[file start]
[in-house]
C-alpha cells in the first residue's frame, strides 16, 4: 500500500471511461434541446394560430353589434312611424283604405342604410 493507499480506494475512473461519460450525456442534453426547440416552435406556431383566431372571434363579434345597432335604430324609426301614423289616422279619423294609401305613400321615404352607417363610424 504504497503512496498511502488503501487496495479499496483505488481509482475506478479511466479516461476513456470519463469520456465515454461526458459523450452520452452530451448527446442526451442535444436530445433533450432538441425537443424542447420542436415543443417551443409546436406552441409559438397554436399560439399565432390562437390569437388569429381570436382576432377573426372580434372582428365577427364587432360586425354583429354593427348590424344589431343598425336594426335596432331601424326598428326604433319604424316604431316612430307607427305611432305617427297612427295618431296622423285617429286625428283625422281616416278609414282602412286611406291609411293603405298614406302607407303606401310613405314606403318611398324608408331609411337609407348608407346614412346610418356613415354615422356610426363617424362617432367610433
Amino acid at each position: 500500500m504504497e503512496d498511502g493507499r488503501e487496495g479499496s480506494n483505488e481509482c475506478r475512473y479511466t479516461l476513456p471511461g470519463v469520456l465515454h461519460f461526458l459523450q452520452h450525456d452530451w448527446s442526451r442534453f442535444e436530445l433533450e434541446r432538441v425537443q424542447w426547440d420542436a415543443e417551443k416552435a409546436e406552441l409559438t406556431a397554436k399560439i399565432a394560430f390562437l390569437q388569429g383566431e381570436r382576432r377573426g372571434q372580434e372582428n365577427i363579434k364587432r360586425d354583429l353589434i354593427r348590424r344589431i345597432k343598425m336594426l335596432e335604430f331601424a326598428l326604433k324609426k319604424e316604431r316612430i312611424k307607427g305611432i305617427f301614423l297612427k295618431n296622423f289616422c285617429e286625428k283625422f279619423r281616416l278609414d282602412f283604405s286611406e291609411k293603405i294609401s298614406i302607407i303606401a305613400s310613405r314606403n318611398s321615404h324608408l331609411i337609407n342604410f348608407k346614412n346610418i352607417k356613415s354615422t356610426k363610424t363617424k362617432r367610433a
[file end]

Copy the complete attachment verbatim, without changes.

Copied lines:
[in-house]
C-alpha cells in the first residue's frame, strides 16, 4: 500500500471511461434541446394560430353589434312611424283604405342604410 493507499480506494475512473461519460450525456442534453426547440416552435406556431383566431372571434363579434345597432335604430324609426301614423289616422279619423294609401305613400321615404352607417363610424 504504497503512496498511502488503501487496495479499496483505488481509482475506478479511466479516461476513456470519463469520456465515454461526458459523450452520452452530451448527446442526451442535444436530445433533450432538441425537443424542447420542436415543443417551443409546436406552441409559438397554436399560439399565432390562437390569437388569429381570436382576432377573426372580434372582428365577427364587432360586425354583429354593427348590424344589431343598425336594426335596432331601424326598428326604433319604424316604431316612430307607427305611432305617427297612427295618431296622423285617429286625428283625422281616416278609414282602412286611406291609411293603405298614406302607407303606401310613405314606403318611398324608408331609411337609407348608407346614412346610418356613415354615422356610426363617424362617432367610433
Amino acid at each position: 500500500m504504497e503512496d498511502g493507499r488503501e487496495g479499496s480506494n483505488e481509482c475506478r475512473y479511466t479516461l476513456p471511461g470519463v469520456l465515454h461519460f461526458l459523450q452520452h450525456d452530451w448527446s442526451r442534453f442535444e436530445l433533450e434541446r432538441v425537443q424542447w426547440d420542436a415543443e417551443k416552435a409546436e406552441l409559438t406556431a397554436k399560439i399565432a394560430f390562437l390569437q388569429g383566431e381570436r382576432r377573426g372571434q372580434e372582428n365577427i363579434k364587432r360586425d354583429l353589434i354593427r348590424r344589431i345597432k343598425m336594426l335596432e335604430f331601424a326598428l326604433k324609426k319604424e316604431r316612430i312611424k307607427g305611432i305617427f301614423l297612427k295618431n296622423f289616422c285617429e286625428k283625422f279619423r281616416l278609414d282602412f283604405s286611406e291609411k293603405i294609401s298614406i302607407i303606401a305613400s310613405r314606403n318611398s321615404h324608408l331609411i337609407n342604410f348608407k346614412n346610418i352607417k356613415s354615422t356610426k363610424t363617424k362617432r367610433a